MADRID (Reuters) - Canadian youngster Denis Shapovalov described the revamped Davis Cup format as something players have never experienced before after playing his part in victory over Italy.
The 20-year-old, who was defaulted in a 2017 Davis Cup tie after he accidentally struck the umpire with a ball, was involved in the match of the day on Monday when he beat Italian Matteo Berrettini in three sets on Court 2.
Critics of the new format, which sees 18 nations playing in Madrid for a week to decide the Davis Cup champions, fear the uniquely partisan atmosphere of the “home and away” ties will be lost. But Shapovalov was roared on by a large Canadian contingent while Berrettini also enjoyed vocal backing.
“I love the atmosphere. I think at a time like this, the end of the season, you’re not looking forward to playing events and stuff like this,” Shapovalov said.
“But to play the Davis Cup and you walk out and the atmosphere is like this and it is so hectic. It’s like nothing we have experienced. It’s unbelievable.”
Several times play was held up as the umpire tried to quieten the fans, which in itself was music to the ears of the organizers, the ITF and Kosmos, as the last thing they want is for ties to feel like regular ATP Tour events.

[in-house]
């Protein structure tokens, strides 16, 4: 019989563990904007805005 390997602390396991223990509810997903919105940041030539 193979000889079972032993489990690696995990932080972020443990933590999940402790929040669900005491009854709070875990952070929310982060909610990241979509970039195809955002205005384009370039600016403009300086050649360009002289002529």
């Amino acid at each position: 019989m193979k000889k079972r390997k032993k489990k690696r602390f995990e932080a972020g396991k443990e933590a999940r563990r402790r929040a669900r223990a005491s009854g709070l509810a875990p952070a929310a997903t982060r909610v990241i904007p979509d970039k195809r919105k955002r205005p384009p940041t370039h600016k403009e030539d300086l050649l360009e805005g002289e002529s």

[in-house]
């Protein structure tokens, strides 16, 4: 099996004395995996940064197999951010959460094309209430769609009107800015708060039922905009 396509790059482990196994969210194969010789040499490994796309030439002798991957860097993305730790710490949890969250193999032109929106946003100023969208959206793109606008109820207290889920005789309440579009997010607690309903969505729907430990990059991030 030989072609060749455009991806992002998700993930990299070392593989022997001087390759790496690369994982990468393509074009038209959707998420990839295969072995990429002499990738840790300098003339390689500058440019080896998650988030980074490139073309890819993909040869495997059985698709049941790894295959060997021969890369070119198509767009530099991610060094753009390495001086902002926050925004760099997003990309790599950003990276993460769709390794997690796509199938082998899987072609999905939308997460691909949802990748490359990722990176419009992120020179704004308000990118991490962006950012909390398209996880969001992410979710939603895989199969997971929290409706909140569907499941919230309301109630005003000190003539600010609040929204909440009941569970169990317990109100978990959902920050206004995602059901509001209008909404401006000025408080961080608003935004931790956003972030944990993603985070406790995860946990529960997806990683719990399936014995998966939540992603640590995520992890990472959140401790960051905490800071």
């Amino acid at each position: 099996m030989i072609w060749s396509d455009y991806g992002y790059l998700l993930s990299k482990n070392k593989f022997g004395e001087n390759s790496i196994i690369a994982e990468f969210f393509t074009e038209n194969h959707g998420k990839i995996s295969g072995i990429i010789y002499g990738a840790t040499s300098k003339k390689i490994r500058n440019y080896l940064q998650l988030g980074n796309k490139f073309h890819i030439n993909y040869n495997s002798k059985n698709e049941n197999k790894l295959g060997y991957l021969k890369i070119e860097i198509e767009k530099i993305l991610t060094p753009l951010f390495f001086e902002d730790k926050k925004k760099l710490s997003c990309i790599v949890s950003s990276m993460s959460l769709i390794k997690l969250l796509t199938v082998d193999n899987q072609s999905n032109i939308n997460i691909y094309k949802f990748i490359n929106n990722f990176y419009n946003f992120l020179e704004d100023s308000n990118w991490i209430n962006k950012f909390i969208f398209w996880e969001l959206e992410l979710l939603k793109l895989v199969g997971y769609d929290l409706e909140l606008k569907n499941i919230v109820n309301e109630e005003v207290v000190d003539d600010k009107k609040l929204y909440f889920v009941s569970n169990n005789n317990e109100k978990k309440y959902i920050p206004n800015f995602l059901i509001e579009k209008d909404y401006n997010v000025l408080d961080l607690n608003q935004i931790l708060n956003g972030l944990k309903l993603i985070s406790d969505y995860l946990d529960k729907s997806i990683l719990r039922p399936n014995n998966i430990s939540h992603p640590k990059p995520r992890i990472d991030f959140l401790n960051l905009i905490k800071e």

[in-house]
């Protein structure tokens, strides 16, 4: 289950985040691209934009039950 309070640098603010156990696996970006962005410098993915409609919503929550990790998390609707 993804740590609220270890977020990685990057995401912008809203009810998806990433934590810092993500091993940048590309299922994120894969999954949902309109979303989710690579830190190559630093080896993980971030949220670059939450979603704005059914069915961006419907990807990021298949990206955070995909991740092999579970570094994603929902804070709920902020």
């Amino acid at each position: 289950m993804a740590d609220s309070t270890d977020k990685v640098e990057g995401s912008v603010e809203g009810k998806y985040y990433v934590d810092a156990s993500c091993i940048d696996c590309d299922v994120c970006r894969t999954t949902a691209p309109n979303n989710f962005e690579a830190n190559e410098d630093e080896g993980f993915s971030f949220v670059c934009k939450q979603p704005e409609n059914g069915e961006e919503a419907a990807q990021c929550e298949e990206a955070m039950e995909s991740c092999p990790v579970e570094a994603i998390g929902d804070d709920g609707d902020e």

Shapovalov even goaded the Italians fans at one point after hitting an ace, cupping his ear to the crowd.
“They were talking a lot in between my first and second serves, and clapping on double (faults),” Shapovalov said. “I was getting into it, of course, in the heat of the moment.
“I felt like both sides of the fans really got into the match.”
Shapovalov and Vasek Pospisil, who had earlier stunned Fabio Fognini, lost the doubles which finished past midnight local time. With ties, involving two singles and one doubles rubber starting in the evening, late nights will be a theme of the week, according to Canada captain Frank Dancevic.
Canada face the United States in their second Group F match later on Tuesday with a win assuring them of a place in the quarter-finals. That tie starts at 6pm local time.
“I think it’s absurd that it’s so late,” he said. “ We might see you here at 3 am tomorrow,” he said.
Organizers said 12,114 people watched the three ties on Monday and say Tuesday’s evening group clash between Spain and Russia is a 12,000-seat sell-out.
Reporting by Martyn Herman, editing by Pritha Sarkar